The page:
Eighteen years on, Ted is happy with his retired life and volunteer service. “I have other things I do, too: I’m treasurer of two small nonprofits, both genealogy-related, they’re family associations that have organized and that’s a lot of fun. I like the numbers.”

The best thing about it, says Ted, is “just knowing that you’re helping somebody and nobody has to pay me. I’m, politically, kind of a small government guy, and some of the expenses that government pays I’m not real happy with, but in this work I feel like it helps somebody, and nobody has to pay me.”

“At a cost of less than one full-time staff person who coordinates, trains, and supports volunteers and works to make sure all involved are safe by auditing reports and bank statements,” says Lynne Feldman, director of Community Services at LifePath, “we help over 45 people each year stay financially secure.”

If you want to learn more about becoming a volunteer money manager, contact Money Management Program Director Ceil Moran This email address is being protected from spambots. You need JavaScript enabled to view it. or by phone at 413-773-5555 or 978-544-2259. Learn more about the program and find additional volunteer stories and opportunities.

Meet Melanie, CHHA, serving elders and people with disabilities for nearly 40 years

MelanieMelanie has been a certified home health aide (CHHA) for nearly four decades.

“I have been in the home care field for 37 years,” she says. “I was trained in high school as a certified nursing assistant (CNA) and home health aide (HHA).”

For the past 19 years, Melanie has worked for Collective Home Care, which is based out of Hatfield, Mass., and has been in operation since November 1, 1999. “I have been with this agency since it opened,” says Melanie.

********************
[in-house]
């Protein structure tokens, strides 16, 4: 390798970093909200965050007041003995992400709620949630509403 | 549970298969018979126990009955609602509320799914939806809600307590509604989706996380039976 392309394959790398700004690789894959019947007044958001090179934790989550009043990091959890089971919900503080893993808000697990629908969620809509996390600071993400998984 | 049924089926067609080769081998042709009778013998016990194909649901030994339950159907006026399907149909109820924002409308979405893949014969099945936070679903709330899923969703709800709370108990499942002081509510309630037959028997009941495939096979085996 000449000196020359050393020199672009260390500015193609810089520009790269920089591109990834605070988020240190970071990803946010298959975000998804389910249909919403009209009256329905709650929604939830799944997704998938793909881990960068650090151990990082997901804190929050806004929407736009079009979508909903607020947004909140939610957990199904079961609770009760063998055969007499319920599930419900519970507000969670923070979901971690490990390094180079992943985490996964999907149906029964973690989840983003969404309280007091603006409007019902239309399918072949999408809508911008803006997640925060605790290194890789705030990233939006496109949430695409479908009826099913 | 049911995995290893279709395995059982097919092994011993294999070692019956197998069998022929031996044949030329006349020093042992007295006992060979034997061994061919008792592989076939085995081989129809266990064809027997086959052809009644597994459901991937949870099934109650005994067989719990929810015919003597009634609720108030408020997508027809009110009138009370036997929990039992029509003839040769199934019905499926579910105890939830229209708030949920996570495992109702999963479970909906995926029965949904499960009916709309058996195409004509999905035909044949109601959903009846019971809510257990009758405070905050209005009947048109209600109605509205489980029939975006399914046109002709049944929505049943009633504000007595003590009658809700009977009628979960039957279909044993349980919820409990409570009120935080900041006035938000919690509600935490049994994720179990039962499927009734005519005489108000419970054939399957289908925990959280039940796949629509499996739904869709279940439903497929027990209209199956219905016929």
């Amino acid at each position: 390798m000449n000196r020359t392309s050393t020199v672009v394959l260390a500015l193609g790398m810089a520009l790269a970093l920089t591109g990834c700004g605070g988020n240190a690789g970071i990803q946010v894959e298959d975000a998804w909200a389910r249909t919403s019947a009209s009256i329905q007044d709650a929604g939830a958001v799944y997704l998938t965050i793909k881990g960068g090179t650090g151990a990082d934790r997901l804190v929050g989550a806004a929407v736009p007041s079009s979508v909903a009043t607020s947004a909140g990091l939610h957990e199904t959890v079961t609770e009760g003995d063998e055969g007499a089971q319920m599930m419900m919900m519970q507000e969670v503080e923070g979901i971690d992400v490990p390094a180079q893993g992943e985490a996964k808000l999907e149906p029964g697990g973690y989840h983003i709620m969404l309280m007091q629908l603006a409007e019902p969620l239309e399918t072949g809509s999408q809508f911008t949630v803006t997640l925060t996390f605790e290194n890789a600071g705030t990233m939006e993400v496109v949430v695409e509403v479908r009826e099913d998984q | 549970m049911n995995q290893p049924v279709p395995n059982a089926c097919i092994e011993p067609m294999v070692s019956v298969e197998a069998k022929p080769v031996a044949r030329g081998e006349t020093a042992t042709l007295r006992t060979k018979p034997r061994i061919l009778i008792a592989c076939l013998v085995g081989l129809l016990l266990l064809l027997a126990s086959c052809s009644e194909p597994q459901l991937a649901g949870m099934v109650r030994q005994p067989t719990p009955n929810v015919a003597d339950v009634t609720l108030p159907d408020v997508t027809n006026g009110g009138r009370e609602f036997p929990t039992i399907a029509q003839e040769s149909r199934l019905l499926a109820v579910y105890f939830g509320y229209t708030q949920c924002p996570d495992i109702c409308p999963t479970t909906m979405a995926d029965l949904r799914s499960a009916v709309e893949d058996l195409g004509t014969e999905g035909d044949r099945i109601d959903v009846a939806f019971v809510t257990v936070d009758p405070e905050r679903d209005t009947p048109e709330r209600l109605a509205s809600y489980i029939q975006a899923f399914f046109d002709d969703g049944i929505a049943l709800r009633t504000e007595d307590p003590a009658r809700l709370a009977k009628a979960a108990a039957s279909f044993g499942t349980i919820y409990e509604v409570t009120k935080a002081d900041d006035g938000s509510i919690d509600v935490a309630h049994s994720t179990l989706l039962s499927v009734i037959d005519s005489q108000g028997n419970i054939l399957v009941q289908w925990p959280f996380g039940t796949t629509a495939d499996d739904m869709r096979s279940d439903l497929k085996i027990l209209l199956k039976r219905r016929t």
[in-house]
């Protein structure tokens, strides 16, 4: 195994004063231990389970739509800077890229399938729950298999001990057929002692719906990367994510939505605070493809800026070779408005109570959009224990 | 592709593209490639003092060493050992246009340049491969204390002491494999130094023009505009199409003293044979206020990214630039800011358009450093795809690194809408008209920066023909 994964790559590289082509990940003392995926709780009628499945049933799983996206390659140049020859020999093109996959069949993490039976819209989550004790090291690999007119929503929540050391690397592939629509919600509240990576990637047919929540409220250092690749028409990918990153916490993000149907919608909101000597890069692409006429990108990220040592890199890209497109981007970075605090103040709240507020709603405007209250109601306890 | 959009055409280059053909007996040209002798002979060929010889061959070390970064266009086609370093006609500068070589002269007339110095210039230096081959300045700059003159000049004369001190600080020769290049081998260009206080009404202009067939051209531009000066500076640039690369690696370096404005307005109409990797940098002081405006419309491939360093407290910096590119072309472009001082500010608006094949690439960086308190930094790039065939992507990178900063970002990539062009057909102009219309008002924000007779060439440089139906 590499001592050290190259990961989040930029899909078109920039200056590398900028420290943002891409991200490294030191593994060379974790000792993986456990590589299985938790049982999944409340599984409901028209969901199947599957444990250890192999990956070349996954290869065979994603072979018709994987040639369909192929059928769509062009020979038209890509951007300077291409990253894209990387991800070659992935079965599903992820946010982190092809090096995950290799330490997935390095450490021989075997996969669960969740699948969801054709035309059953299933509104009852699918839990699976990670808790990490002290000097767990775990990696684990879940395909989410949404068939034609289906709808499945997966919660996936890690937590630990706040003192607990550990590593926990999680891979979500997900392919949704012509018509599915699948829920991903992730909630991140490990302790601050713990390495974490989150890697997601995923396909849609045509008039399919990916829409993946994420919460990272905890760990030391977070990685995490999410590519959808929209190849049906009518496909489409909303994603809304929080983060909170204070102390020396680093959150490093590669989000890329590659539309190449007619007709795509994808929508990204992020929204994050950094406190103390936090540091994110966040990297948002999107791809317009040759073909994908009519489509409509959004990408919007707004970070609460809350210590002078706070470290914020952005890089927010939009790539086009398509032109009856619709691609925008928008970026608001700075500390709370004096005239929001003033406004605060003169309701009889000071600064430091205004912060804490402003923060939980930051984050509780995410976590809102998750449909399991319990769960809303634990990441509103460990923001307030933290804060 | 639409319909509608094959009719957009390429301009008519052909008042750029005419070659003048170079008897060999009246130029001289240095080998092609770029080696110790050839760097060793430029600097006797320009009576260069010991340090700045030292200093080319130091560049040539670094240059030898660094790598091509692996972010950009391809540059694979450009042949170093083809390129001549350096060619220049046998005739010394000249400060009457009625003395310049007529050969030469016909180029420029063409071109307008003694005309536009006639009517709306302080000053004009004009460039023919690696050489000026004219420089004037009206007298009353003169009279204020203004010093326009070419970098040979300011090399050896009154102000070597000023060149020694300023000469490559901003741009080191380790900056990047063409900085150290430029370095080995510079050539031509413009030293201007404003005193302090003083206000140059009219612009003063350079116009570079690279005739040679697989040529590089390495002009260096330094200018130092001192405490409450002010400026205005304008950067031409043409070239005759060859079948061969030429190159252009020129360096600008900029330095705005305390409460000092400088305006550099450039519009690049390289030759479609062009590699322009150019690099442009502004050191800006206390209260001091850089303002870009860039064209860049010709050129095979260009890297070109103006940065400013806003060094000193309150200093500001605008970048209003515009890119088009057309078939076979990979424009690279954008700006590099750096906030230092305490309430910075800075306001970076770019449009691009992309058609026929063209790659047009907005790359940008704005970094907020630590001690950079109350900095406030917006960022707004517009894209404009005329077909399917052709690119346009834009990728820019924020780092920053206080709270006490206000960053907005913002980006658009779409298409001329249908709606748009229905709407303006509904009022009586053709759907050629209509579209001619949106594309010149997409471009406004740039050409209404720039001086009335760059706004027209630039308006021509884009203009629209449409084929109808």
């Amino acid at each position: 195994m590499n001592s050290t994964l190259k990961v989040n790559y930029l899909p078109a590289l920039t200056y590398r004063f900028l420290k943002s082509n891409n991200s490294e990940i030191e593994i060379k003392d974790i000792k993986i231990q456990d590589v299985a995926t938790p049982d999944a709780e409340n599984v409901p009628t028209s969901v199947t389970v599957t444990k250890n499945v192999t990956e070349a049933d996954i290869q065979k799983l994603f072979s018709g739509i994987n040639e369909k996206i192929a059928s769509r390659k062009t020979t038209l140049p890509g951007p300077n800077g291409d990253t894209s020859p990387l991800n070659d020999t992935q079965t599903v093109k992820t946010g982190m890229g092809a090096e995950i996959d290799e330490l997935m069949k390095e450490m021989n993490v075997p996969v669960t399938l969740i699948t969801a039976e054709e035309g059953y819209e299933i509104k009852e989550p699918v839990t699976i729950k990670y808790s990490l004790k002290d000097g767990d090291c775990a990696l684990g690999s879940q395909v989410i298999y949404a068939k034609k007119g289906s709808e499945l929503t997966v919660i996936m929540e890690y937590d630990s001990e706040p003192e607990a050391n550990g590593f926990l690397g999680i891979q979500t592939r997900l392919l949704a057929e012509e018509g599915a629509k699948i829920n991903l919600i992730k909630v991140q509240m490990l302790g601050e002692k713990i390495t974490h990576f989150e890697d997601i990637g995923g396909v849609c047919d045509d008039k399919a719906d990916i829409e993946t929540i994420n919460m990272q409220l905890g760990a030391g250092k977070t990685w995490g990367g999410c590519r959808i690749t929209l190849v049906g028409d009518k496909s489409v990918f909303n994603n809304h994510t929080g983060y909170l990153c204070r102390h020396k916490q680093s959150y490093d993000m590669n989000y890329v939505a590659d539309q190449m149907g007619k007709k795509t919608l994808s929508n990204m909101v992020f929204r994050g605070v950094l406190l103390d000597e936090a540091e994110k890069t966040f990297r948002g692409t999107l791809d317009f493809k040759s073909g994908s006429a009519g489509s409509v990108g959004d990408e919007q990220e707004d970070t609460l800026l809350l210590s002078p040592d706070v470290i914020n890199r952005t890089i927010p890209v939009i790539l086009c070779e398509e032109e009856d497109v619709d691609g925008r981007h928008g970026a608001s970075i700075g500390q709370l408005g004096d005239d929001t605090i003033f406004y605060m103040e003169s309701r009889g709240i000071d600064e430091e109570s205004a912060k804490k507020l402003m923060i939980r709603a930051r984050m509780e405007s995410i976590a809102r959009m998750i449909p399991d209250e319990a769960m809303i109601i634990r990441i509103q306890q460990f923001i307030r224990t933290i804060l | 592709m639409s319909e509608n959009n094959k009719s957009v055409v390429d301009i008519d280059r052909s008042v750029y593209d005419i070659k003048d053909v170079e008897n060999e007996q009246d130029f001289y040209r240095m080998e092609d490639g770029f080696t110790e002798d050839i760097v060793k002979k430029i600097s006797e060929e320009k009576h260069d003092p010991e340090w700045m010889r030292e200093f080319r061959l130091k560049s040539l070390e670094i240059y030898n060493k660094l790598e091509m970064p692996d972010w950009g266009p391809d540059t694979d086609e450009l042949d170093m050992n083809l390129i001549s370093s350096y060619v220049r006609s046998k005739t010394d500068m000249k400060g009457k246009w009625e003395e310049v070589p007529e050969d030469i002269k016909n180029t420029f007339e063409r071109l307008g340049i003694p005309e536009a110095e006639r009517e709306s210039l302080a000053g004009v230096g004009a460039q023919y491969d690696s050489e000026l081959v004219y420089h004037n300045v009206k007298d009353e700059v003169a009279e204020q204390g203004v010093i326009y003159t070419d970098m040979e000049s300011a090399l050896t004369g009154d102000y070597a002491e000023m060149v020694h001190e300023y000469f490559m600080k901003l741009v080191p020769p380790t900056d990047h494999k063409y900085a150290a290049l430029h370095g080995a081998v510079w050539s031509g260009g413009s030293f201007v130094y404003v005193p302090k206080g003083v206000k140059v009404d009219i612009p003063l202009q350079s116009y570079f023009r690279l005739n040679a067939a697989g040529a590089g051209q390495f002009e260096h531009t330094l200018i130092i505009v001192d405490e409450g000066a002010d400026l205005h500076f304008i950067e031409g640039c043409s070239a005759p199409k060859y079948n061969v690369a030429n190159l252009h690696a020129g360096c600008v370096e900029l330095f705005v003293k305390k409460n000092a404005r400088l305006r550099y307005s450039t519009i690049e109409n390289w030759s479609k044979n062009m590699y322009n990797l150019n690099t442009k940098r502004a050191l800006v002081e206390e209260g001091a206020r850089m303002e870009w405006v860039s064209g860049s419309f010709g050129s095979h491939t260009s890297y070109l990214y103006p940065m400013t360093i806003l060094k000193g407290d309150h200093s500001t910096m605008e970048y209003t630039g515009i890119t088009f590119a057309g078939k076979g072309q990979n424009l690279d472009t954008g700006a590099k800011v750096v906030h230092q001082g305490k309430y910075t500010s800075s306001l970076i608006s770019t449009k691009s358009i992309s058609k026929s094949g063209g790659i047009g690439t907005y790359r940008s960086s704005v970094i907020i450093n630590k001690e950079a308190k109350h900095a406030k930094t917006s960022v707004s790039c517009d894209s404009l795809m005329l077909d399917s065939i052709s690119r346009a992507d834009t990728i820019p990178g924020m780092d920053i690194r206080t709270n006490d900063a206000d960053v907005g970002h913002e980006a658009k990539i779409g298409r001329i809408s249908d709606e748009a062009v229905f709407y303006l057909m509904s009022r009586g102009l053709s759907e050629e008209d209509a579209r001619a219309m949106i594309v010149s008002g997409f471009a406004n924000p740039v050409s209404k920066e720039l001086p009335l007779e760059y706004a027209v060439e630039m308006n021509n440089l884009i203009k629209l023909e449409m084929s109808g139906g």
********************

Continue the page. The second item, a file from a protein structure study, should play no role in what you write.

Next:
In addition to working with elders and people with disabilities in their homes, Melanie has been doing the scheduling for Collective Home Care’s aides and clients for the past one and a half years. “I love working with the elderly,” says Melanie. “They have so much knowledge on so many things.”

After all these years, Melanie has worked with many different clients. “I have met some wonderful people over the years. I was with one client for 12 years and I still miss him.”

She is most proud of “helping to keep people in their homes for as long as possible.”

If you’re thinking about joining the growing home care field, there are many openings across our region. “If you are a people person, this is a great job,” says Melanie. “You get to hear lots of interesting things.”

Although LifePath does not employ home healthcare workers, the home care agencies with which the nonprofit service agency contracts are frequently looking to add to their team of professionals. Find links to these agencies here.

Here’s where to look

Do you need modifications to your home to help you age in place? Maybe a ramp or a first floor bathroom would help you stay in your home as your needs change. Or perhaps you are in need of a repair? After all the rain we had in August, maybe you have a leaky roof. It could be that your septic system has suddenly and unexpectedly failed.

For homeowners in need of some help affording these types of home repairs and modifications, the Benefits Counseling Program at LifePath can help you find resources to help repair, modify, and improve your home.